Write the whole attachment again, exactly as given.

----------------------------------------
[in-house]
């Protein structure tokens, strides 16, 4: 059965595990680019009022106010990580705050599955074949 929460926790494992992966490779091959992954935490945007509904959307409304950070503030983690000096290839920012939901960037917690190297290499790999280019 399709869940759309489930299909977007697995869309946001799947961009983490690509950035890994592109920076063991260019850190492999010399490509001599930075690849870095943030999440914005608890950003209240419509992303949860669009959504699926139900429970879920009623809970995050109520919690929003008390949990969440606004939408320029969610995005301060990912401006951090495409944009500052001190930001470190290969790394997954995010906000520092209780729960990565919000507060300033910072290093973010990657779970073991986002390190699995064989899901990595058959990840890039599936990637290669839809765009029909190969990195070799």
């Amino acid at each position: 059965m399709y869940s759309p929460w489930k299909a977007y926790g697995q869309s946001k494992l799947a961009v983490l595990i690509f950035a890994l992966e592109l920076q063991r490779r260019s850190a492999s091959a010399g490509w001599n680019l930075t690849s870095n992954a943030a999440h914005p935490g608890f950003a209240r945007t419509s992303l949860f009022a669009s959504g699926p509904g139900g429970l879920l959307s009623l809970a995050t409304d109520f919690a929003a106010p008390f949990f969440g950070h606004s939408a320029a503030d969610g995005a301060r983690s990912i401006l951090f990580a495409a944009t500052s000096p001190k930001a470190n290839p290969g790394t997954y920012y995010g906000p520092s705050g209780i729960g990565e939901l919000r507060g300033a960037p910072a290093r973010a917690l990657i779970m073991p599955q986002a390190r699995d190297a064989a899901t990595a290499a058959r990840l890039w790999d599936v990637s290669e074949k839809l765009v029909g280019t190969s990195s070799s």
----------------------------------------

[in-house]
């Protein structure tokens, strides 16, 4: 059965595990680019009022106010990580705050599955074949 929460926790494992992966490779091959992954935490945007509904959307409304950070503030983690000096290839920012939901960037917690190297290499790999280019 399709869940759309489930299909977007697995869309946001799947961009983490690509950035890994592109920076063991260019850190492999010399490509001599930075690849870095943030999440914005608890950003209240419509992303949860669009959504699926139900429970879920009623809970995050109520919690929003008390949990969440606004939408320029969610995005301060990912401006951090495409944009500052001190930001470190290969790394997954995010906000520092209780729960990565919000507060300033910072290093973010990657779970073991986002390190699995064989899901990595058959990840890039599936990637290669839809765009029909190969990195070799």
């Amino acid at each position: 059965m399709y869940s759309p929460w489930k299909a977007y926790g697995q869309s946001k494992l799947a961009v983490l595990i690509f950035a890994l992966e592109l920076q063991r490779r260019s850190a492999s091959a010399g490509w001599n680019l930075t690849s870095n992954a943030a999440h914005p935490g608890f950003a209240r945007t419509s992303l949860f009022a669009s959504g699926p509904g139900g429970l879920l959307s009623l809970a995050t409304d109520f919690a929003a106010p008390f949990f969440g950070h606004s939408a320029a503030d969610g995005a301060r983690s990912i401006l951090f990580a495409a944009t500052s000096p001190k930001a470190n290839p290969g790394t997954y920012y995010g906000p520092s705050g209780i729960g990565e939901l919000r507060g300033a960037p910072a290093r973010a917690l990657i779970m073991p599955q986002a390190r699995d190297a064989a899901t990595a290499a058959r990840l890039w790999d599936v990637s290669e074949k839809l765009v029909g280019t190969s990195s070799s």